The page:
Selenium- Acts as antioxidant, detoxifier and anti-inflammatory. Also is beneficial to the skin. Found in broccoli, mushrooms, cabbage, celery, cucumbers, onions, garlic, radishes, yeast, grains and fish.

Molybdenum- Protects against some forms of cancer. Present in liver, kidney, brains, legumes, leafy vegetables, milk and beans.

The fat soluble (storable) vitamins are A,D,E and K. The last few minerals listed are sometimes known as trace elements. This is because there is very little necessary (trace amounts) in your system in order for your body to function properly.

If you look very closely at the sources of these vitamins and minerals you will discover that several foods are what is generally referred to as nutrient dense. The actual definition of nutrient dense is a high value of nutrients for a low calorie value. Many fruits and vegetables are at the top of the list of nutrient dense foods. Things such as spinach, broccoli, cabbage and cauliflower are good examples. One point that must be addressed at this point, though, is the preparation of these foods. The over processing (i.e. cooking) of many of these foods robs them of many of their nutrients. For this reason, canned vegetables have only a fraction of the nutrients of boiled. Steamed is a step above boiled, but raw vegetables are by far the best. This same rule does not apply to meats, and very rarely do people cook their fruits. One more reminder, taking a perfectly good vegetable and covering it with oily (fatty) dips or sauces can defeat the purpose of eating the vegetables in the first place. This will also add dramatically to the calorie content of your meal and increase the percentage of fat in your diet.

At this point we will talk about planning your meals. Before we dive into this section, I would like to remind you that if you truly remember to get a wide variety of healthy foods into your diet and try not to overeat then you can very rarely go wrong. Remember when and how you eat will affect your energy level throughout the day and how you feel also.


You have heard that, "breakfast is the most important meal of the day". This is not far off base. It should always be a well balanced meal that provides the majority of the energy you will need throughout the morning. A good example of breakfast would include some type of bread or cereal, a low fat source of protein (milk or possibly a breakfast meat) and maybe a fruit or fruit juice (simple carbohydrates). It is important that you try to stay away from a breakfast that relies on sugar because it will give you the mid-morning blahs. This is the lull you feel if you have had a breakfast that wasn't quite up to the task.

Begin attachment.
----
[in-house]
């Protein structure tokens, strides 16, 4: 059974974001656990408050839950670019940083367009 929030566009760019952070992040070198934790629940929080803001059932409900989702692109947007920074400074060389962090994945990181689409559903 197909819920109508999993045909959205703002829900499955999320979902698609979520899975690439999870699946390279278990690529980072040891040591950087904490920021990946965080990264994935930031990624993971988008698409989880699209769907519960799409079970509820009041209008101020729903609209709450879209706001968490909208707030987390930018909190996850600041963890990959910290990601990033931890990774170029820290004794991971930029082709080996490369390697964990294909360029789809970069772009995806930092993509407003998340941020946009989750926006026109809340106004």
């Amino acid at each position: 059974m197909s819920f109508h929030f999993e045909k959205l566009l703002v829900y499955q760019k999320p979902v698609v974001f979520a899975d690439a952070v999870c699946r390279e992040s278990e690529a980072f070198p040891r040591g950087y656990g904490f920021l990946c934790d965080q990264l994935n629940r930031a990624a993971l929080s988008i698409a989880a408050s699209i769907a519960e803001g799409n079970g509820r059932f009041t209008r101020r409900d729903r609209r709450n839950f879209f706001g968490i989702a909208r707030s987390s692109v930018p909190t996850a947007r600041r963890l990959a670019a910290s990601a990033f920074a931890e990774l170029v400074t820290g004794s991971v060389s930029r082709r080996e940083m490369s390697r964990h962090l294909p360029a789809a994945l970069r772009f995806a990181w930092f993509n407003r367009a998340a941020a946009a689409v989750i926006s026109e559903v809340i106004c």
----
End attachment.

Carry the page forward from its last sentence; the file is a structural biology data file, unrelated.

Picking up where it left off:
At lunch, you will need to get the energy to get you through the afternoon activities in which you participate. You will also need a good source of protein for your body to break down for later use. A sandwich can fulfill many requirements. It can include whole grain bread (complex carbohydrates), low fat protein source (tuna, chicken, turkey), vegetables (leafy lettuce, cucumbers, tomatoes). When matched with fruit or fruit juice and a possible snack of carrot or celery stick, your lunch can be as well rounded a meal as a dinner.


For most people, dinner contains their large protein source of the day, coupled with two or more kinds of vegetables, milk and another source of complex carbohydrates (potatoes, pasta or bread). This could easily fulfill the nutritional requirements you have for the day.


As Americans, we are constantly eating on the run. If you choose healthy snacks (fruits, vegetables, bread products) you can fill in the spaces you have in your nutritional requirements for the day. Make smart decisions and health will never be a problem. You generally don't have control over all of the things that you will eat in a day. Your parents will often plan and prepare your meals. You will have some control over your breakfast and lunch and especially your snacks. If you do your best to choose these things carefully, then you will have a good base for your nutritional welfare. Americans get an abnormal amount of their food from restaurants and especially fast food places. Most people say this is the cause of American obesity. Americans have a higher percentage of overweight people than any other industrialized country. If we choose the most healthy items that they offer, then we can possibly keep our fat and calorie consumption within the guidelines recommended for a healthy diet. Here are some alternative choices when eating on the run. Look closely, you will see the diference it can make.

Click Here for Fast Food Alternatives